Connecting European Neuroscience

Writing a constructive peer-review: a young PI perspective

05 October, 2016 in FENS News

A new EJN opinion article by David Belin and Ragnhildur Thora Karadottir, from the FENS-Kavli Scholars, has been published in the European Journal of Neuroscience. It discusses how communications is fundamental to the independence of science.

Writing a constructive peer-review: a young PI perspective

David Belin and Ragnhildur Thora Karadottir.

Eur J Neurosci.

DOI: 10.1111/ejn.13423

The Federation of European Neurosciences (FENS) and the Kavli foundation have recently founded the FENS-Kavli Network of Excellence (www.fenskavlinetwork.org) a group of young, outstanding neuroscientists dedicated to providing peer support for early career neuroscientists and serving as the voice for people at this career stage in shaping the future of neuroscience. Part of this support is this series of opinion articles whose primary goal is to provide advice about different aspects of career progression in neuroscience. 

Abstract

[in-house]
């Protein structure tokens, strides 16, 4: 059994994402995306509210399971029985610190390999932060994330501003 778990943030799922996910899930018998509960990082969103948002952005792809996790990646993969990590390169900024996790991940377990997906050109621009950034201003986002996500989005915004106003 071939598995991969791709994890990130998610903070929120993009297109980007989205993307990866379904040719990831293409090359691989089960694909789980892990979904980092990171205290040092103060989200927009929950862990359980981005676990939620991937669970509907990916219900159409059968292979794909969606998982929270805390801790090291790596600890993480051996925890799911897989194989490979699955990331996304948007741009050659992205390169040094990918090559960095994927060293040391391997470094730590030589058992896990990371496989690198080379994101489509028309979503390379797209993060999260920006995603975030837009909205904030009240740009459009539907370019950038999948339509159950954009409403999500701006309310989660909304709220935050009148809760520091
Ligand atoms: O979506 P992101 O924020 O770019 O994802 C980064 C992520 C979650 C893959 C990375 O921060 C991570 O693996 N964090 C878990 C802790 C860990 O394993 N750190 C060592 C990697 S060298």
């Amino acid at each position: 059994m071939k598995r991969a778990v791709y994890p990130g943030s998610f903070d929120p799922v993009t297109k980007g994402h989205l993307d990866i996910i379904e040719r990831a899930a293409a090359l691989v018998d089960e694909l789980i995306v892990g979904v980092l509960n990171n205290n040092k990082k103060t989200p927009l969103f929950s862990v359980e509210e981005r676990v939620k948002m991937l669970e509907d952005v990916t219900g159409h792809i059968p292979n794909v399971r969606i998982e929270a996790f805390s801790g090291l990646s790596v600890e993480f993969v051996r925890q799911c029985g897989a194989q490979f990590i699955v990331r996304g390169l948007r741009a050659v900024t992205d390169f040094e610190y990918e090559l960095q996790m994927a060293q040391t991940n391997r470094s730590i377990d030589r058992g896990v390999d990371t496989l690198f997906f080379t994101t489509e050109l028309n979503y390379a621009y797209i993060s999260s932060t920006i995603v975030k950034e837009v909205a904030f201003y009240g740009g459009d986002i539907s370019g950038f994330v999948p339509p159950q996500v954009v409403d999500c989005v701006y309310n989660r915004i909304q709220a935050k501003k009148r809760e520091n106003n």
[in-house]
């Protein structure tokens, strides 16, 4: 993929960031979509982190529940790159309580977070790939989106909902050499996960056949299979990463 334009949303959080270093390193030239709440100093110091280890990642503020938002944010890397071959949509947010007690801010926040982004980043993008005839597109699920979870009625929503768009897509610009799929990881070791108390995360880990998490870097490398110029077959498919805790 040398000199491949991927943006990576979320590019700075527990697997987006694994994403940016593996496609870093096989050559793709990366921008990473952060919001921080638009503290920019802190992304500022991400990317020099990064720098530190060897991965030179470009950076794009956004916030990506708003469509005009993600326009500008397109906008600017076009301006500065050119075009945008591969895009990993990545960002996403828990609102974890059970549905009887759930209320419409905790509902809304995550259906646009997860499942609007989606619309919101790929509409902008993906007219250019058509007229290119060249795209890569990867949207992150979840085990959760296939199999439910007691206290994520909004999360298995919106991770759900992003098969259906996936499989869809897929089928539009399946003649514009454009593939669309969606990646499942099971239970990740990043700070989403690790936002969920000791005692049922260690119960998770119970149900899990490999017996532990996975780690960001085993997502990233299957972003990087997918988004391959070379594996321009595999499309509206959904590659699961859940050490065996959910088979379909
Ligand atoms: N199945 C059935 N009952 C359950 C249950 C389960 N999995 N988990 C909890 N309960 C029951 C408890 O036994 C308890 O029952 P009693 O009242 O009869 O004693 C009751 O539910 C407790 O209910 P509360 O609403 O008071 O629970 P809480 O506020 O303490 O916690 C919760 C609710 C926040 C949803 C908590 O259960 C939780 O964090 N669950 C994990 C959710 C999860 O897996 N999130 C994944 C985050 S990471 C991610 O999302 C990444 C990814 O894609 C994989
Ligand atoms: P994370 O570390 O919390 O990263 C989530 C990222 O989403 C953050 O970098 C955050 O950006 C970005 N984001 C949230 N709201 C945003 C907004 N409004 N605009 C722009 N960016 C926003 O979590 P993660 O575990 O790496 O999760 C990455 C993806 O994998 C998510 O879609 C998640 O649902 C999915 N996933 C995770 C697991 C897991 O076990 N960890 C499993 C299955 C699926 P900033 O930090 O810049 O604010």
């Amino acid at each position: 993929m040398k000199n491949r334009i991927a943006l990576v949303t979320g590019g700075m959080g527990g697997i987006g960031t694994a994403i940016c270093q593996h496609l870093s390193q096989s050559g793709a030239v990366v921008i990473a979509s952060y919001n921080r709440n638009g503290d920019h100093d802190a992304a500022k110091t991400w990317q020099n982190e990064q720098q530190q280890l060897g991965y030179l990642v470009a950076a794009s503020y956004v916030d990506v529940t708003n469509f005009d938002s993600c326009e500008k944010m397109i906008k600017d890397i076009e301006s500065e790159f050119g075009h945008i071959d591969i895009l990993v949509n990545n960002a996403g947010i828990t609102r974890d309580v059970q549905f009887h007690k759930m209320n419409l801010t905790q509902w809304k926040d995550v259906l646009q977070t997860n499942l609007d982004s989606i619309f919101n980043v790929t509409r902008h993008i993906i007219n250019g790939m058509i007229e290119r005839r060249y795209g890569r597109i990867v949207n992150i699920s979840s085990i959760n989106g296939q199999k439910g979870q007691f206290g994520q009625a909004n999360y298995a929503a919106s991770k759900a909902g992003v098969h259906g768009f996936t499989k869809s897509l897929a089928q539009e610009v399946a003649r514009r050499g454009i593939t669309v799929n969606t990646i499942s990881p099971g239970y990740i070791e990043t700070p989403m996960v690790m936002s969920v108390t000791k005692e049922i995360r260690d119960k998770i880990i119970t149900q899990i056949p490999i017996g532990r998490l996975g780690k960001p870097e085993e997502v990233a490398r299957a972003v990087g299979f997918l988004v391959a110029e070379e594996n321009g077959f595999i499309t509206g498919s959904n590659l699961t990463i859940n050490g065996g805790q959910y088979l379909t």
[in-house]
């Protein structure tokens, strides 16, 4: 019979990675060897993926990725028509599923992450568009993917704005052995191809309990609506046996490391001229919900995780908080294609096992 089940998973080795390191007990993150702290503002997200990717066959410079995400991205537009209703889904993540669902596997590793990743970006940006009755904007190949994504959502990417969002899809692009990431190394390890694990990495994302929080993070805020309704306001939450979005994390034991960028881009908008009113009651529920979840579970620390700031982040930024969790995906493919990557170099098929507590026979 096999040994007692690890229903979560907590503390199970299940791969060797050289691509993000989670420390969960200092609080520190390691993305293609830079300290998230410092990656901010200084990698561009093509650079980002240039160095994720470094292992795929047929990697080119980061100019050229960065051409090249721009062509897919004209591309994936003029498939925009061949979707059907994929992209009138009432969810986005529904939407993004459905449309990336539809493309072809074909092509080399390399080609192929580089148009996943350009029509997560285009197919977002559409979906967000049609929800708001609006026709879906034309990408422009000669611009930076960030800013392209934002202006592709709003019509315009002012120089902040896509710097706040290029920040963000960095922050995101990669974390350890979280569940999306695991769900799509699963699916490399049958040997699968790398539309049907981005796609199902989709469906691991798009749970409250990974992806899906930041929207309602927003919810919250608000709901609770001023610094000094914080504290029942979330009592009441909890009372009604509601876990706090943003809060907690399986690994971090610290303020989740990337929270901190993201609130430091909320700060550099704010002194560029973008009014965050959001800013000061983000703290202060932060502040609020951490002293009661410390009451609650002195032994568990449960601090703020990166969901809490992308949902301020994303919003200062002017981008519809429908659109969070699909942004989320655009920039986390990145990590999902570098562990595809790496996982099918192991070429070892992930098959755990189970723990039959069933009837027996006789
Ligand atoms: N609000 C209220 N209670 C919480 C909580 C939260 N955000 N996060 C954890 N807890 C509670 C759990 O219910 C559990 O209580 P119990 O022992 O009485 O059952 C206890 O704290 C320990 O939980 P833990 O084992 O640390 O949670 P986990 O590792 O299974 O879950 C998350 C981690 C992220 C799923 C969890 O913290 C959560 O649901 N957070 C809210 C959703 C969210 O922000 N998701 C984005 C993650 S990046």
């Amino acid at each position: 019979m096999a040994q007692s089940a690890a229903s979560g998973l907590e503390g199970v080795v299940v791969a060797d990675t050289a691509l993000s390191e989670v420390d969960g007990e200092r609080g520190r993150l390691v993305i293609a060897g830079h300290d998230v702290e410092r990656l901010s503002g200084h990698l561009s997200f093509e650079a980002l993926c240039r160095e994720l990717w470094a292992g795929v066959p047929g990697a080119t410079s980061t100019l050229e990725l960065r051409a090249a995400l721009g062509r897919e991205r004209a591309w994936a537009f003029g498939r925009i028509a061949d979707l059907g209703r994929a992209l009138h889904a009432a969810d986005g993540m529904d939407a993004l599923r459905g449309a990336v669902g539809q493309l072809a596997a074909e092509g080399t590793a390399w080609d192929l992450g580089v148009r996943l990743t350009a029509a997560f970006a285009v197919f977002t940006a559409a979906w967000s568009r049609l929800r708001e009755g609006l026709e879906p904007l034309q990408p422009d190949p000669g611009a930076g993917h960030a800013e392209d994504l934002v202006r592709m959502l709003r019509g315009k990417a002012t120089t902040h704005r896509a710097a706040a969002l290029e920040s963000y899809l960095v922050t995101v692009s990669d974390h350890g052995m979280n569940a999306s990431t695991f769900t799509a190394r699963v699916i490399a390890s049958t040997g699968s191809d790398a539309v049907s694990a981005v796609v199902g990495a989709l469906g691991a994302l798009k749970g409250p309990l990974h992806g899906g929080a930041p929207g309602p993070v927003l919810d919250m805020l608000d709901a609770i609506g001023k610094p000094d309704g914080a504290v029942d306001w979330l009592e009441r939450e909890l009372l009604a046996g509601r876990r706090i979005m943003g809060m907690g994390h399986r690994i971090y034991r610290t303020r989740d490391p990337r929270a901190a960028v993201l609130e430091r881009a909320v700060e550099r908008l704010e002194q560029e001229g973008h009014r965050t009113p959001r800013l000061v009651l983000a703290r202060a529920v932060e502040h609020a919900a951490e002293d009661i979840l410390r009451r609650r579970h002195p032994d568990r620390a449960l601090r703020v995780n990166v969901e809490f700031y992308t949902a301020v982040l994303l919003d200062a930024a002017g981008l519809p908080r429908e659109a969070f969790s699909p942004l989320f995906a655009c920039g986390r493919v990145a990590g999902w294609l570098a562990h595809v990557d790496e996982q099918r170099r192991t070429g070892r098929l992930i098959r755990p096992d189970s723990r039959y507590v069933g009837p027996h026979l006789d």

Since the start of the industrial revolution, communication in science has been the cornerstone for progress and education. That the scientific community itself safeguards these communications is fundamental to the independence of science. We, as members of the scientific community, have to ensure a fair process and the upholding of standards in scientific progress. However, voices in the scientific community question whether the reviewing system is still upholding this essential part of science, that it is ‘broken’. As surprising as it may seem these voices are not new, but have been there since the beginning (Csiszar, 2016), perhaps highlighting the fact that this system can, and perhaps even has, become an impediment to fair publication process: “In an ideal scientific world, bright ideas lead to hypotheses that are tested by performing carefully designed, well-controlled and rigorous experiments. These lead to exciting results that form the basis of a paper that is written and submitted for publication, followed by the rapid receipt of a letter of acceptance. But life is rarely like that”. (Joels et al., 2015).

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